Shop floor data is rapidly becoming one of the most important sources of information for print service providers and their partners that support them. Knowing there are great sources of data within a print service provider in one thing, but understanding how, where and what to measure is another. Whether you have data collection sensors or software platforms like management information systems, data is being collected and used to identify business decisions like lowering costs and optimizing shift performance. Data has also played a role in printing companies that are providing marketing services and, as such, serving up dashboards on campaign effectiveness that translates into end user value.
For many though, getting access to the data and turning it into something valuable ─ whether for selling purposes or business intelligence purposes ─ is not so easy. It’s one thing knowing what you have for data vs. how that data will help you in your business or for your customer. However, some printing companies are fairly advanced with data collection systems and predictive analytics. We see this in direct mail and transactional printing companies that are using data to drive customer acquisition or to deliver performance service levels in their respective service level agreements (SLAs) and in commercial printing companies that use data to drive efficiencies in their workflows from traditional print to digital print to marketing services.
Although data analytics for many printers is not a new concept, others are starting to realize new benefits. The use of visual and business intelligence through new innovative tools is becoming more relevant, which leads to new opportunities for the value chain partners whom can support these services. Konica Minolta has been leading many of these services within this space through lean manufacturing to marketing services.
There are opportunities everywhere to incorporate data. Identifying where to focus becomes the first step. This is where predictive analytics come in, to drive operational efficiencies within a job, shift or equipment. Keeping in mind we’re still in a competitive and commodity driven industry. By collecting data on a job or shift or even equipment, a print shop owner can start identifying lower cost options or even track downtime to schedule preventative maintenance. Having options will increase efficiencies and lower costs. Understanding how a job can run more efficiently through a print shop will ultimately deliver more profit to the bottom line.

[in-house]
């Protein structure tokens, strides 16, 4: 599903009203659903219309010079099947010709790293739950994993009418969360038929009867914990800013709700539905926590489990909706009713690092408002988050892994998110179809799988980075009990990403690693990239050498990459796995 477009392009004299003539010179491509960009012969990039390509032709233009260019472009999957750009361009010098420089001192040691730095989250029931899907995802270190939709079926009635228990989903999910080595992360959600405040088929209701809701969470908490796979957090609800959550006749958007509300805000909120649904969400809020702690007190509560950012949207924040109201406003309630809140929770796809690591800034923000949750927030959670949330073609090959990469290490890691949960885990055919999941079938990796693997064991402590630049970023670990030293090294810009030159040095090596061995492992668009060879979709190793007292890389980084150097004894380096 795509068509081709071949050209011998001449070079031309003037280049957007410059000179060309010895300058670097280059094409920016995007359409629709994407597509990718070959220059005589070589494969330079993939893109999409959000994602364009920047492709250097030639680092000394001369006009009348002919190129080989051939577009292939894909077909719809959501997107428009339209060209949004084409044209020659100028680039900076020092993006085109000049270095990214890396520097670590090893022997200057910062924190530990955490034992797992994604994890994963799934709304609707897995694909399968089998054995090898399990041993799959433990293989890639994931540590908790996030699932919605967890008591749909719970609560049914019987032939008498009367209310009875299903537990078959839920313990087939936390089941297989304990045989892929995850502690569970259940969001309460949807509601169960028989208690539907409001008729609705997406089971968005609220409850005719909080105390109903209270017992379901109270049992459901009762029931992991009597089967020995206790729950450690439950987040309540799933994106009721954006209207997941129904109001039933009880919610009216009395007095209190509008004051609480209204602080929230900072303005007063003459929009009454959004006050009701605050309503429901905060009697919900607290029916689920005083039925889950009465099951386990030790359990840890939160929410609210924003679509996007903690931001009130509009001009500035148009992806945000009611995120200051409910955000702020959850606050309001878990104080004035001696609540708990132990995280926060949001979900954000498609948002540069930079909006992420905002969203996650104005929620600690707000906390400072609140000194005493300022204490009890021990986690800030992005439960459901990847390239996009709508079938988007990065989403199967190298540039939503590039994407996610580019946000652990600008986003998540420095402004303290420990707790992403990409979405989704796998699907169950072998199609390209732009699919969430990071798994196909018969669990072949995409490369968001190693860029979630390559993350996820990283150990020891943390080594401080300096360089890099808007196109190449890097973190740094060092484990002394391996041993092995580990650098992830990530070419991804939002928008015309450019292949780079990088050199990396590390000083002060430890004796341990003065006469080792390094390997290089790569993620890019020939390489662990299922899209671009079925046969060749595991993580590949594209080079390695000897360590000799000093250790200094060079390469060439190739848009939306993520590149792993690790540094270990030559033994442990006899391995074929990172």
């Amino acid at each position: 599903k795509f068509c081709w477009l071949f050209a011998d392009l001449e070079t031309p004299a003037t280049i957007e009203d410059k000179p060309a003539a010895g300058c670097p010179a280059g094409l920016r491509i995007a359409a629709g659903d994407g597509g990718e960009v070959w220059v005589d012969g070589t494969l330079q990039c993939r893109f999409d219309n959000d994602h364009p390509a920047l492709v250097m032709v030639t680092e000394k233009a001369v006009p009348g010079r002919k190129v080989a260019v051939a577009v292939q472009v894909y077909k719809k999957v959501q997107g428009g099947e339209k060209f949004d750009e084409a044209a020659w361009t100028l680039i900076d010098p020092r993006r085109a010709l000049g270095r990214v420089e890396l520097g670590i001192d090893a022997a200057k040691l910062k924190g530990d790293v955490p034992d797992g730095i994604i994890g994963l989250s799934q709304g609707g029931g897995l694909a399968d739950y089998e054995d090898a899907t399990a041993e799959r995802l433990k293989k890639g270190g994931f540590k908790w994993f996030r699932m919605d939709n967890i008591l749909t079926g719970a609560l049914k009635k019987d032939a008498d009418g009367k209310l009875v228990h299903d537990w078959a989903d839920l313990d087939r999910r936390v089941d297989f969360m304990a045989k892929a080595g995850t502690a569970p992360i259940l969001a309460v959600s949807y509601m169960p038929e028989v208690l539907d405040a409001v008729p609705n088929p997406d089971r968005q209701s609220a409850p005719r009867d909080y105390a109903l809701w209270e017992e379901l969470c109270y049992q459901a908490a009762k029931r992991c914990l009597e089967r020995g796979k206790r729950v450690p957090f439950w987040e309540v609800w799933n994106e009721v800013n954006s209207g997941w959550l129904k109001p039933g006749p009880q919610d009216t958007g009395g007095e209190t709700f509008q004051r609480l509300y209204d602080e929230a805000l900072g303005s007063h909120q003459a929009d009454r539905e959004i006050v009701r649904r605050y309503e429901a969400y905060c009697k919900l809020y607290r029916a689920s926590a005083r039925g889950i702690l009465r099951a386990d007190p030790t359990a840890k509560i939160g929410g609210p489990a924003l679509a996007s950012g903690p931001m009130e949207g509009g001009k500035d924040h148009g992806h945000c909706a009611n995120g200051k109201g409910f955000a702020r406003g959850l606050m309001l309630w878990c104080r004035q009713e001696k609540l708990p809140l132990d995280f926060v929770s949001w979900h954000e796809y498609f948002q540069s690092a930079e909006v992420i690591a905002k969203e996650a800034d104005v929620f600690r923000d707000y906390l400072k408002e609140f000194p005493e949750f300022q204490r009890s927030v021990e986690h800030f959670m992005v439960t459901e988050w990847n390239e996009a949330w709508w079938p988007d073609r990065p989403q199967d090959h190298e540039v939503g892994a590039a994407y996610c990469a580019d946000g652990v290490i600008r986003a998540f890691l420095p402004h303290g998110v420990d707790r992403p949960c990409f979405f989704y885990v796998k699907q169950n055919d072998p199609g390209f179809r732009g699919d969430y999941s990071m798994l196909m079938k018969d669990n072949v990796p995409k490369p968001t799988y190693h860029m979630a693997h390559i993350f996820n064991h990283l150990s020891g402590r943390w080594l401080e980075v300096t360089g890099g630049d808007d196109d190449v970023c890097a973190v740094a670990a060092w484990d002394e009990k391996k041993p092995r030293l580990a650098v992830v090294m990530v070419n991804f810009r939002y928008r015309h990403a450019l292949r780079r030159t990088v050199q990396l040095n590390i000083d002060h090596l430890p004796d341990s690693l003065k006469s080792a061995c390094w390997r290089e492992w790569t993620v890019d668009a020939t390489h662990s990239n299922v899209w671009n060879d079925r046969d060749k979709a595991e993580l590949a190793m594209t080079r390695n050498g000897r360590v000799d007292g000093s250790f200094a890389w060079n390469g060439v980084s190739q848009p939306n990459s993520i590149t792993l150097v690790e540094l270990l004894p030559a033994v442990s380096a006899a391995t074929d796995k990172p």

I have seen some printers really excel at understanding the analytics and how data collection on the manufacturing process has given them insight into:
- Maximizing uptime
- Reducing service personnel costs
- Reducing inventory costs
- Reducing supplies waste
- Letting go of unprofitable clients that are just not the right fit
- Identifying vendors that support Just-In-Time (JIT) manufacturing to preventative maintenance schedules
Some printing companies have turned the data into service tools that they extend to customers. Data if used correctly can provide a high level of customer satisfaction, which ultimately drives value and higher retention rates.
We’re at the very beginning of what data can drive in the graphic communications industry. The convergence of technology and innovation is making things possible and less complex, from cloud-based delivery models to easy-to-use visual and business intelligence tools. The printing industry has an opportunity to expand its business model to increase revenues and drive manufacturing efficiencies. These areas of convergence represent a entropy in the market but, more importantly, they represent enhancements that can be delivered to the entire value chain if implemented correctly. Over the next six months, Konica Minolta will start adding additional analytical services in this segment and we’ll introduce print service providers whom have benefited from this.